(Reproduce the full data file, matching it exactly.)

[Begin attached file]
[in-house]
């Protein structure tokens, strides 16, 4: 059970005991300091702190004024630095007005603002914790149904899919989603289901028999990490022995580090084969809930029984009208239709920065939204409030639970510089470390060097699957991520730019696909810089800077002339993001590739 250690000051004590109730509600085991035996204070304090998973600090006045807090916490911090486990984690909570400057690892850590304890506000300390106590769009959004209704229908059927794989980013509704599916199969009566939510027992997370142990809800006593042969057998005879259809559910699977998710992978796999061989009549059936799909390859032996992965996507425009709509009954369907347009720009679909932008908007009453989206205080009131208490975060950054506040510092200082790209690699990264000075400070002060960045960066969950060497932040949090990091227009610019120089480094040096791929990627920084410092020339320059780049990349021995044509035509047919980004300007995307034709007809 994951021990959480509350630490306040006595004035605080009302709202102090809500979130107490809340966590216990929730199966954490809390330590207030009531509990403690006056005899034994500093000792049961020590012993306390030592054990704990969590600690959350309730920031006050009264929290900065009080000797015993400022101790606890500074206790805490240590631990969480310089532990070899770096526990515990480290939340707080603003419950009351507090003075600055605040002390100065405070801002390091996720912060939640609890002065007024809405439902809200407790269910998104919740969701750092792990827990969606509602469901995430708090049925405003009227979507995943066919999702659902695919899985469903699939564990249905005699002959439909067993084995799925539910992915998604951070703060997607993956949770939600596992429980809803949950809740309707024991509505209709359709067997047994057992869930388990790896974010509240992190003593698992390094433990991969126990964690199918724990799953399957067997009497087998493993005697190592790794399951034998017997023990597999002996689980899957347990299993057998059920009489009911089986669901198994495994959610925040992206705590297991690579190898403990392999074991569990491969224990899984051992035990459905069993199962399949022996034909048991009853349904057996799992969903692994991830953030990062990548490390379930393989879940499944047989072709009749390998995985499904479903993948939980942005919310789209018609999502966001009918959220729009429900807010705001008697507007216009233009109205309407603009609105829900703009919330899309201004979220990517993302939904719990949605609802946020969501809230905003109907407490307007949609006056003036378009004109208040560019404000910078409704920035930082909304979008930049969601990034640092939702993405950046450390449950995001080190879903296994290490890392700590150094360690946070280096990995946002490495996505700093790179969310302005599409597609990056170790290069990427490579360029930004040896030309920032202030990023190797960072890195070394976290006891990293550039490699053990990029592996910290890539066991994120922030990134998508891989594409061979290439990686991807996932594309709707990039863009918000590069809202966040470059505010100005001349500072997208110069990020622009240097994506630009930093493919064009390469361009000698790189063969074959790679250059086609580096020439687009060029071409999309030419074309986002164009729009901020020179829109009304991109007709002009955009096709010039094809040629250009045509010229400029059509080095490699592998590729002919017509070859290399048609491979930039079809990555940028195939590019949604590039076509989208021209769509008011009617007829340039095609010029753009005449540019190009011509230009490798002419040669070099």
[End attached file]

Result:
[in-house]
């Protein structure tokens, strides 16, 4: 059970005991300091702190004024630095007005603002914790149904899919989603289901028999990490022995580090084969809930029984009208239709920065939204409030639970510089470390060097699957991520730019696909810089800077002339993001590739 250690000051004590109730509600085991035996204070304090998973600090006045807090916490911090486990984690909570400057690892850590304890506000300390106590769009959004209704229908059927794989980013509704599916199969009566939510027992997370142990809800006593042969057998005879259809559910699977998710992978796999061989009549059936799909390859032996992965996507425009709509009954369907347009720009679909932008908007009453989206205080009131208490975060950054506040510092200082790209690699990264000075400070002060960045960066969950060497932040949090990091227009610019120089480094040096791929990627920084410092020339320059780049990349021995044509035509047919980004300007995307034709007809 994951021990959480509350630490306040006595004035605080009302709202102090809500979130107490809340966590216990929730199966954490809390330590207030009531509990403690006056005899034994500093000792049961020590012993306390030592054990704990969590600690959350309730920031006050009264929290900065009080000797015993400022101790606890500074206790805490240590631990969480310089532990070899770096526990515990480290939340707080603003419950009351507090003075600055605040002390100065405070801002390091996720912060939640609890002065007024809405439902809200407790269910998104919740969701750092792990827990969606509602469901995430708090049925405003009227979507995943066919999702659902695919899985469903699939564990249905005699002959439909067993084995799925539910992915998604951070703060997607993956949770939600596992429980809803949950809740309707024991509505209709359709067997047994057992869930388990790896974010509240992190003593698992390094433990991969126990964690199918724990799953399957067997009497087998493993005697190592790794399951034998017997023990597999002996689980899957347990299993057998059920009489009911089986669901198994495994959610925040992206705590297991690579190898403990392999074991569990491969224990899984051992035990459905069993199962399949022996034909048991009853349904057996799992969903692994991830953030990062990548490390379930393989879940499944047989072709009749390998995985499904479903993948939980942005919310789209018609999502966001009918959220729009429900807010705001008697507007216009233009109205309407603009609105829900703009919330899309201004979220990517993302939904719990949605609802946020969501809230905003109907407490307007949609006056003036378009004109208040560019404000910078409704920035930082909304979008930049969601990034640092939702993405950046450390449950995001080190879903296994290490890392700590150094360690946070280096990995946002490495996505700093790179969310302005599409597609990056170790290069990427490579360029930004040896030309920032202030990023190797960072890195070394976290006891990293550039490699053990990029592996910290890539066991994120922030990134998508891989594409061979290439990686991807996932594309709707990039863009918000590069809202966040470059505010100005001349500072997208110069990020622009240097994506630009930093493919064009390469361009000698790189063969074959790679250059086609580096020439687009060029071409999309030419074309986002164009729009901020020179829109009304991109007709002009955009096709010039094809040629250009045509010229400029059509080095490699592998590729002919017509070859290399048609491979930039079809990555940028195939590019949604590039076509989208021209769509008011009617007829340039095609010029753009005449540019190009011509230009490798002419040669070099």